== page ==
1st Amputee Graduates From OCSD Correctional Services Assistant Academy

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Robert Ram was an all-star baseball player and an active boy when he was diagnosed with a rare form of bone cancer. A tumor was growing in his left leg.

Robert Ram looks at his mother on Oct. 23, 2015, the day he graduated from OCSD Correctional Services Assistant Academy. (Credit: KTLA)

Robert Ram looks at his mother on Oct. 23, 2015, the day he graduated from OCSD Correctional Services Assistant Academy. (Credit: KTLA)

At 12, his leg was amputated above the knee.

He didn't know if he would ever play sports again, but his family encouraged him to try.

"I told myself, when I restart eighth grade I want to be able to walk back to school on my own, not in a wheelchair or with crutches,” Ram, now 20, recalled Friday.

In high school, after chemotherapy and multiple surgeries in connection with his Ewing sarcoma diagnosis, the Rancho Santa Margarita young man went on to compete in four years of water polo, three years of swimming and one year of wrestling.

Robert Ram is shown in a family photo while in rehabilitation.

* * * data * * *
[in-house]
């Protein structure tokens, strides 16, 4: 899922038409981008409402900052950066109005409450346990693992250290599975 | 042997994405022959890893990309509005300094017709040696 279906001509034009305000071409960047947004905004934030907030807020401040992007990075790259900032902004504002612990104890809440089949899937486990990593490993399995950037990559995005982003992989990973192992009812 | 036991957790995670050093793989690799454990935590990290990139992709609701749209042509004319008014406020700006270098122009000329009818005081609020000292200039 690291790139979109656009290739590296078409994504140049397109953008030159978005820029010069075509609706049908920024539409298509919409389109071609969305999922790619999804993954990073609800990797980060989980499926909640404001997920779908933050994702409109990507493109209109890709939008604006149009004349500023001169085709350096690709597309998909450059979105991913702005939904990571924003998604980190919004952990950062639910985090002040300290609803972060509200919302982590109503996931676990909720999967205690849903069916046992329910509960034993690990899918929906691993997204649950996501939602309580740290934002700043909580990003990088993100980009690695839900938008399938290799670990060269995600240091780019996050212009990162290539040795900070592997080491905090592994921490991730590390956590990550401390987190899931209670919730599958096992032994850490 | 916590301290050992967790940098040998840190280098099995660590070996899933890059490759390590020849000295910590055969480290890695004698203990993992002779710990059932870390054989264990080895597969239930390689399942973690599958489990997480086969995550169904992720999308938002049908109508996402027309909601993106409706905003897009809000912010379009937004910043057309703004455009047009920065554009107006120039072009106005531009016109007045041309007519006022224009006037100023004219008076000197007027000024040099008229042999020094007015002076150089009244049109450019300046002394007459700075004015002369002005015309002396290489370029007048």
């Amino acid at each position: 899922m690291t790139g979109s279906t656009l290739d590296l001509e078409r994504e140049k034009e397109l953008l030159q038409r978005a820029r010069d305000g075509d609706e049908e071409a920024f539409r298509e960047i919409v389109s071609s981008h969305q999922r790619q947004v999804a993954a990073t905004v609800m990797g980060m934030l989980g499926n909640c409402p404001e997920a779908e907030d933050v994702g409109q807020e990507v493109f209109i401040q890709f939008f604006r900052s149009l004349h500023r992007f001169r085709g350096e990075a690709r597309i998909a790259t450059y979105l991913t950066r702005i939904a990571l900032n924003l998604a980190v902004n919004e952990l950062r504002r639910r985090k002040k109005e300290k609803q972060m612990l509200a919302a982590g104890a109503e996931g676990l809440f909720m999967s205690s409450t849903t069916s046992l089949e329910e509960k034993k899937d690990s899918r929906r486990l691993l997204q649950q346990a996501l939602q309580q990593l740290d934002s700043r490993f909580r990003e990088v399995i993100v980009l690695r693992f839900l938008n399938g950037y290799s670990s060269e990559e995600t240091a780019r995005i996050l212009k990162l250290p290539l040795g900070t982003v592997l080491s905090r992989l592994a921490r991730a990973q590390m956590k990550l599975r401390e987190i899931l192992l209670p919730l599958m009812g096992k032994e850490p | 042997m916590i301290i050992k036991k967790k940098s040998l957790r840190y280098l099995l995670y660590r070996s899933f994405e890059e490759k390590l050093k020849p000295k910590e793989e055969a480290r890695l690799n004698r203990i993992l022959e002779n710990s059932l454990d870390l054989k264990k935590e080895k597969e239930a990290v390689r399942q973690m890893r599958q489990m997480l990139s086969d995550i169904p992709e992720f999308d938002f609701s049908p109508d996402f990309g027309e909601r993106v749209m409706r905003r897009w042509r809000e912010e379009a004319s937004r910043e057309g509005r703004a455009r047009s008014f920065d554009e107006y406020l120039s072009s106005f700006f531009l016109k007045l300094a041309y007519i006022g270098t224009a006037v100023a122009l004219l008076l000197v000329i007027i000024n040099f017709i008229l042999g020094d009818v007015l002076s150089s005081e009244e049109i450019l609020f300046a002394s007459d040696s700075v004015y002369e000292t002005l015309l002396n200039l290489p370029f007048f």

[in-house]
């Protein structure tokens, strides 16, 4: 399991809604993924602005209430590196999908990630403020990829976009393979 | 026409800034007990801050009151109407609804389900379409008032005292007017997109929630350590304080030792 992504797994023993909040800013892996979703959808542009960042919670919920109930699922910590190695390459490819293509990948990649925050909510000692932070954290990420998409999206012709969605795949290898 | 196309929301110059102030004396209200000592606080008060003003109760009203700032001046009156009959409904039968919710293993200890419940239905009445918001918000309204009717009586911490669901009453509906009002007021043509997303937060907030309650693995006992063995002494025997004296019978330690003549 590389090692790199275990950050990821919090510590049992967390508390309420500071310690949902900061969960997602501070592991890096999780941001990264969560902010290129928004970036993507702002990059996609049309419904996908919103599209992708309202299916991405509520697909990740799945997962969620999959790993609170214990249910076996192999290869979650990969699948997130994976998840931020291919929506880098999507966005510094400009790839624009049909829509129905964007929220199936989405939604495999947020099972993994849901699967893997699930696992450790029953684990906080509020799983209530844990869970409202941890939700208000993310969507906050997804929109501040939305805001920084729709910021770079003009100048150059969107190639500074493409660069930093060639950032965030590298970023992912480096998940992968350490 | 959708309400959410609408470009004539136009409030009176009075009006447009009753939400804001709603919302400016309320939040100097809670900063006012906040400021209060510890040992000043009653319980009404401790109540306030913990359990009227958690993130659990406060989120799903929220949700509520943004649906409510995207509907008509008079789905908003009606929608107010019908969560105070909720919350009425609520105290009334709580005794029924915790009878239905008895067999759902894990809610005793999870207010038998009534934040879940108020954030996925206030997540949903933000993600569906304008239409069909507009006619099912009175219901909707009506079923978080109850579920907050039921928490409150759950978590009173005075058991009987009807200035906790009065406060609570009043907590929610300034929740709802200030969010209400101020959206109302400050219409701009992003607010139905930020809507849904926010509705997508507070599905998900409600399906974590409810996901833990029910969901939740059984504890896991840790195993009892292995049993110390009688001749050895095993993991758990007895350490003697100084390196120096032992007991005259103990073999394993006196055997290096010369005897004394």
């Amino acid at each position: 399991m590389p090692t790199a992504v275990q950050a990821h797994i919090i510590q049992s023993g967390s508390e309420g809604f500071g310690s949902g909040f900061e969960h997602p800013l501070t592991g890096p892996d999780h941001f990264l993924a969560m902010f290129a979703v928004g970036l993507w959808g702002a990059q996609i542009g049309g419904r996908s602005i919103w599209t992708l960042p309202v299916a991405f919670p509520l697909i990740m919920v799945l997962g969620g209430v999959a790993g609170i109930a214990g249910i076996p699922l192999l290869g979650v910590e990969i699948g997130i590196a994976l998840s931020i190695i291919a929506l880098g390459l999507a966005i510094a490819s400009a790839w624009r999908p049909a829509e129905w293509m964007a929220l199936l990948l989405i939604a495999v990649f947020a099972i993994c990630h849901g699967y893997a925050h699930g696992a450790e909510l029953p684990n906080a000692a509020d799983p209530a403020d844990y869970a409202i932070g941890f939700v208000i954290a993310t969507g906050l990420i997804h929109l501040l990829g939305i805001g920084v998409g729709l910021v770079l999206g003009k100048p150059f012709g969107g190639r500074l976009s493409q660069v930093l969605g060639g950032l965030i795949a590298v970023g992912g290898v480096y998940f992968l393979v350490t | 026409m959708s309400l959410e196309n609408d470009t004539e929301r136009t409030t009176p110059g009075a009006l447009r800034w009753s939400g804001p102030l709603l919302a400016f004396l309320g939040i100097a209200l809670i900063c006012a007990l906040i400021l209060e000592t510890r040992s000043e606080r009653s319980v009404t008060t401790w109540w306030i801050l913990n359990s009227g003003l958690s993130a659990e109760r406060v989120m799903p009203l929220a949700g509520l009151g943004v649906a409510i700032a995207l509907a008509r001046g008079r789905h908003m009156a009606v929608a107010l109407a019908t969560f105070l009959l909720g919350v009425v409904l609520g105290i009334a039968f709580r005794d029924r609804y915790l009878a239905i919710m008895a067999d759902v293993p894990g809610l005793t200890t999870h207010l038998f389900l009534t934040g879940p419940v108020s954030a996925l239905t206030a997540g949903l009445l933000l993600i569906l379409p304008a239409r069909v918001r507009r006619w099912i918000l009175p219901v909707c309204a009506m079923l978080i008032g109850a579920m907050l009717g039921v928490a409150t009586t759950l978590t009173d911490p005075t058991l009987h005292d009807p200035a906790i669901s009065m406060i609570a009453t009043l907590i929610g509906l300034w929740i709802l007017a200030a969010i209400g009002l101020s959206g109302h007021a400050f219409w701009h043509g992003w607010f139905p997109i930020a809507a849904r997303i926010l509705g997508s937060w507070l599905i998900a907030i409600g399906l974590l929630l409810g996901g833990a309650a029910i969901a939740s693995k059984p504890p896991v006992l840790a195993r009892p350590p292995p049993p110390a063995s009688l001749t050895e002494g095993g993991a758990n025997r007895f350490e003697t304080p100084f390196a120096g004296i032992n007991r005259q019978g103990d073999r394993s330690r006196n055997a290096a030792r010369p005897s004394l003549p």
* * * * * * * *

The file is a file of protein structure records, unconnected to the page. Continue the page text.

Robert Ram is shown in a family photo while in rehabilitation.

He also became a volunteer at Children’s Hospital of Orange County, speaking to other young patients coping with amputations.

Meanwhile, Ram's long-term goal was to follow in his father’s footsteps by becoming a sheriff’s deputy.

On Friday, he began that journey — and his early success marked a first for Orange County.

Ram became the only amputee to graduate the Orange County Sheriff’s Department's Correctional Services Assistant Academy. Along with the rest of his class, Ram graduated Friday at the Katella Tactical Training Center in Orange.

OCSD Correctional Services Assistant Academy graduate Robert Ram is shown with his class. (Credit: Nerissa Knight / KTLA)

OCSD Correctional Services Assistant Academy graduate Robert Ram is shown with his class. (Credit: Nerissa Knight / KTLA)

“His heart and determination, his pride in himself and in his class was amazing to see throughout the last 10 weeks,” OCSD trainer Deputy Will Griffin said.

Ram is too young to become a deputy, like his father, who served in Los Angeles County. He hopes the jail assistant job will prepare him for that future role.

Griffin thought Ram would have no trouble making it through the 28-week, more intensive deputy academy.

"He's definitely opened the door for other people, that you can do whatever you want to do," Griffin said.